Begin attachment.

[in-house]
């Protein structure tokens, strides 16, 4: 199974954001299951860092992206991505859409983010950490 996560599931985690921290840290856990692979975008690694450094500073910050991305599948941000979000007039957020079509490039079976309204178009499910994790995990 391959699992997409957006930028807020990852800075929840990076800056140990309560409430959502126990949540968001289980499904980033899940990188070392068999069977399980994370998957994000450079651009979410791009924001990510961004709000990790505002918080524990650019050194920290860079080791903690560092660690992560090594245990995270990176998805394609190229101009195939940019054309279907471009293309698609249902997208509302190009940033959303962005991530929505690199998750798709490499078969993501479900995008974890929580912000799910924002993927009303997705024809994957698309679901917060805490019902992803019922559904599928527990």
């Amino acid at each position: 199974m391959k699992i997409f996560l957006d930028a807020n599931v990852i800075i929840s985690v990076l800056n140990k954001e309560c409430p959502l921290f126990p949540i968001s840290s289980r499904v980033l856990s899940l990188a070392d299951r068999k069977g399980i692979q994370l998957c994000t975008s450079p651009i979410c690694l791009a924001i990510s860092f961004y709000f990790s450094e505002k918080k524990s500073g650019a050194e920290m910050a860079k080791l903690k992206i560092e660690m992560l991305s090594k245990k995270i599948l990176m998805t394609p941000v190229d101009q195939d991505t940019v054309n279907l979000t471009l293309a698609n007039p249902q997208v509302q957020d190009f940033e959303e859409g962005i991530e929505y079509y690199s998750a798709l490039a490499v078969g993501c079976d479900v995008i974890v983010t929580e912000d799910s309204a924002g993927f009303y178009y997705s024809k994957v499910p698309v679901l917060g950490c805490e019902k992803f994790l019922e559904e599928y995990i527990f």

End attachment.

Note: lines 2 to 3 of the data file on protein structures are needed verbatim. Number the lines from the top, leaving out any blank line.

């Protein structure tokens, strides 16, 4: 199974954001299951860092992206991505859409983010950490 996560599931985690921290840290856990692979975008690694450094500073910050991305599948941000979000007039957020079509490039079976309204178009499910994790995990 391959699992997409957006930028807020990852800075929840990076800056140990309560409430959502126990949540968001289980499904980033899940990188070392068999069977399980994370998957994000450079651009979410791009924001990510961004709000990790505002918080524990650019050194920290860079080791903690560092660690992560090594245990995270990176998805394609190229101009195939940019054309279907471009293309698609249902997208509302190009940033959303962005991530929505690199998750798709490499078969993501479900995008974890929580912000799910924002993927009303997705024809994957698309679901917060805490019902992803019922559904599928527990």
């Amino acid at each position: 199974m391959k699992i997409f996560l957006d930028a807020n599931v990852i800075i929840s985690v990076l800056n140990k954001e309560c409430p959502l921290f126990p949540i968001s840290s289980r499904v980033l856990s899940l990188a070392d299951r068999k069977g399980i692979q994370l998957c994000t975008s450079p651009i979410c690694l791009a924001i990510s860092f961004y709000f990790s450094e505002k918080k524990s500073g650019a050194e920290m910050a860079k080791l903690k992206i560092e660690m992560l991305s090594k245990k995270i599948l990176m998805t394609p941000v190229d101009q195939d991505t940019v054309n279907l979000t471009l293309a698609n007039p249902q997208v509302q957020d190009f940033e959303e859409g962005i991530e929505y079509y690199s998750a798709l490039a490499v078969g993501c079976d479900v995008i974890v983010t929580e912000d799910s309204a924002g993927f009303y178009y997705s024809k994957v499910p698309v679901l917060g950490c805490e019902k992803f994790l019922e559904e599928y995990i527990f």